Closing Cost Information

One of the most common questions in real estate selling that we receive is, "Where do I get information about closing costs?" Closing costs are a valid concern among homebuyers and home sellers as they can complicate the seemingly straightforward process of selling a home. It is estimated that closing costs take up between 3% and 6% of a home's purchase price. Consequently, it is important for both parties involved in the property transaction to have a better understanding of what closing costs are involved in the sale of a home.

Closing Costs

Closing costs take place during the closing stage of a home sale. They cover such tasks and services as searches, clearances, and reports to process the transaction. Until recently, closing costs were hidden and were a source for possible exploitation by secondary parties involved in the home selling process. However, the U.S. Department of Housing and Urban Development has enacted laws designed to protect homebuyers and home sellers from this possibility. Consequently, you should receive information about closing costs from your loan source through a Good Faith Estimate, which documents in writing an estimate of all of the closing costs.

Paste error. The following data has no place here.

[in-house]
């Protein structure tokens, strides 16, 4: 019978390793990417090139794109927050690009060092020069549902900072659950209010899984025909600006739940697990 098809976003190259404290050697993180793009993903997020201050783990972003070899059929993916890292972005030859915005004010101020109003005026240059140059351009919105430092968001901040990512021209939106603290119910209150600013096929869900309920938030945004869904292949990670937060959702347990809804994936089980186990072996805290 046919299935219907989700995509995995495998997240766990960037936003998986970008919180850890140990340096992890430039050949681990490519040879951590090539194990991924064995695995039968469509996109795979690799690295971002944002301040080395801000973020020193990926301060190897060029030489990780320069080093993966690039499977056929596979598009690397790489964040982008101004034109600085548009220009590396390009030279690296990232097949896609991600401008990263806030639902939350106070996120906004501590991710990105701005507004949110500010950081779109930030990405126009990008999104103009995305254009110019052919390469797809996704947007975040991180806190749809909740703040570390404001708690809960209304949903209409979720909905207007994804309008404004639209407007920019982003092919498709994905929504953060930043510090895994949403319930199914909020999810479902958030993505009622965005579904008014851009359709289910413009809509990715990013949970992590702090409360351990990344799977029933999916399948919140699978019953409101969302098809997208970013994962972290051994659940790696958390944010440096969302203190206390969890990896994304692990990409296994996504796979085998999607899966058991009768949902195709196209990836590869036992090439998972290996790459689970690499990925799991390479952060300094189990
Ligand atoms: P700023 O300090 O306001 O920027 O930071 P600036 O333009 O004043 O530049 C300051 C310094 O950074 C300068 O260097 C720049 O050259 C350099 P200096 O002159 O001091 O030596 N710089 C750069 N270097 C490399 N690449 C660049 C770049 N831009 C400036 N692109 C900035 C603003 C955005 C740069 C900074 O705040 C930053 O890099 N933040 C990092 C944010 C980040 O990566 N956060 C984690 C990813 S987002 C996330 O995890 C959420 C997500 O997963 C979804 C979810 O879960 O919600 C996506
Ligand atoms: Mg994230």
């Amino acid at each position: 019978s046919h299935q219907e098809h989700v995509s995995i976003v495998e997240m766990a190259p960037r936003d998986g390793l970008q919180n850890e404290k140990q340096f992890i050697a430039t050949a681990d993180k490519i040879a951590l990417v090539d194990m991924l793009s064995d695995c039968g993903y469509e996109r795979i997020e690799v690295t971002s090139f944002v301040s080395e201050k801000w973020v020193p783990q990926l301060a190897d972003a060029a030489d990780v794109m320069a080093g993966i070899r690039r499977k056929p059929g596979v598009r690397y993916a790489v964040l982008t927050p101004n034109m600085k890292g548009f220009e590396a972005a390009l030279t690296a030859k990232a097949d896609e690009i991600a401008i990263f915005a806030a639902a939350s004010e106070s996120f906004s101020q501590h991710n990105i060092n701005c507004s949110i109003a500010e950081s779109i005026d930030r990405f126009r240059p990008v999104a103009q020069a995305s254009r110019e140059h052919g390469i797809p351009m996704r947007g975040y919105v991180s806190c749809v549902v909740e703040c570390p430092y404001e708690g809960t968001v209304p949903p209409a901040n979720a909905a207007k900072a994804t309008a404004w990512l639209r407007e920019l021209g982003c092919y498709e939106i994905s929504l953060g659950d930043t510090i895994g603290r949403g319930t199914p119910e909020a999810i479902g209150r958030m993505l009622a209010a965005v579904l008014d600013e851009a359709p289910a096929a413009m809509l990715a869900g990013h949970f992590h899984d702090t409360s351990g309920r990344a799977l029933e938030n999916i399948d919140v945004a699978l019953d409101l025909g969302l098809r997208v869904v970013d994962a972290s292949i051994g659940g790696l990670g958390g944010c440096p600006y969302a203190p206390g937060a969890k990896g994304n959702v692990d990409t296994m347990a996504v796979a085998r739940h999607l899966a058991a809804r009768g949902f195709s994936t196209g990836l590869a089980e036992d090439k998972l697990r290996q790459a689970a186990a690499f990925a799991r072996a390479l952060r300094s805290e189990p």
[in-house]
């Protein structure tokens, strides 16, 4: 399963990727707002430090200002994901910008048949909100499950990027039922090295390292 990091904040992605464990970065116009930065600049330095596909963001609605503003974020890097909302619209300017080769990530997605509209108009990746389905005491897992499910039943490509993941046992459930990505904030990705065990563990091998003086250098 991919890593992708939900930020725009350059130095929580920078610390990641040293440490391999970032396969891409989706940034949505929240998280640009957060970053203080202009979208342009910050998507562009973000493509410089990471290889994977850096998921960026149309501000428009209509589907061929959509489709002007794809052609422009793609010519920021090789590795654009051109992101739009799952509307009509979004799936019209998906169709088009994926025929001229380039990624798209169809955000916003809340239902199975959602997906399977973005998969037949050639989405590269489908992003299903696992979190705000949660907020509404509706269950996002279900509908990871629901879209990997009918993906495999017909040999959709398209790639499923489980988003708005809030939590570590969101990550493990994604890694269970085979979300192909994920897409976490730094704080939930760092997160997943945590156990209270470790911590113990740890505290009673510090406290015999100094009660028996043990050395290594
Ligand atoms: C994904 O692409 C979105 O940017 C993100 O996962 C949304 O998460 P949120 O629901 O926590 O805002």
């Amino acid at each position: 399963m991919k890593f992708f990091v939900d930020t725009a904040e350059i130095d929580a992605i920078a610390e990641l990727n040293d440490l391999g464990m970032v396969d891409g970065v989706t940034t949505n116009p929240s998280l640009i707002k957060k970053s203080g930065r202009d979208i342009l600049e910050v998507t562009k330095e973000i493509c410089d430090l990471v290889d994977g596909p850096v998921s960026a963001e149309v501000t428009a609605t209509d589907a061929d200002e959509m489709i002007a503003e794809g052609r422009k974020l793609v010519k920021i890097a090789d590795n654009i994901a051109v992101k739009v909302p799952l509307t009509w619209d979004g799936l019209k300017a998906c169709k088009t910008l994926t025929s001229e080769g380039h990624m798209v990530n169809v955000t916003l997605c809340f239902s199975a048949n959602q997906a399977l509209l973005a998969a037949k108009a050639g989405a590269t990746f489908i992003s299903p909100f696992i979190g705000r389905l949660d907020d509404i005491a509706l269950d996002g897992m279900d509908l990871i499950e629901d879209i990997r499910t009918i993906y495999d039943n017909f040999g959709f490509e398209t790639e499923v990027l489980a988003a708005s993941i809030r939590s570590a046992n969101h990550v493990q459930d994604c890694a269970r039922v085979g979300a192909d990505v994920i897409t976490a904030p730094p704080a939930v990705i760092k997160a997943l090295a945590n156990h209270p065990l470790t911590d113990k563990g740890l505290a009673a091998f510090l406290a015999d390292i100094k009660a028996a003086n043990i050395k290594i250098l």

The Best Sources

However, it is still important that both the homebuyer and home seller be aware of all of the closing costs involved. The best source of information about possible closing costs is the U.S. Department of Housing and Urban Development. Additionally, consultation with your loan source will also reveal closing costs. You may also want to contact the "Consumer's Guide to Mortgage Settlement Costs," Federal Reserve Bank of San Francisco, Public Information Department, P.O. Box 7702, San Francisco, CA 94120 or call (415) 974-2163.

Examples of closing costs are: points or loan origination fees; escrow fees; homeowner's insurance; title insurance; property taxes; legal fees; private mortgage insurance; notary fees; document preparation fees; appraisal costs; factual credit report fee; tax service fees; survey costs; pest inspection costs; and state recording fees.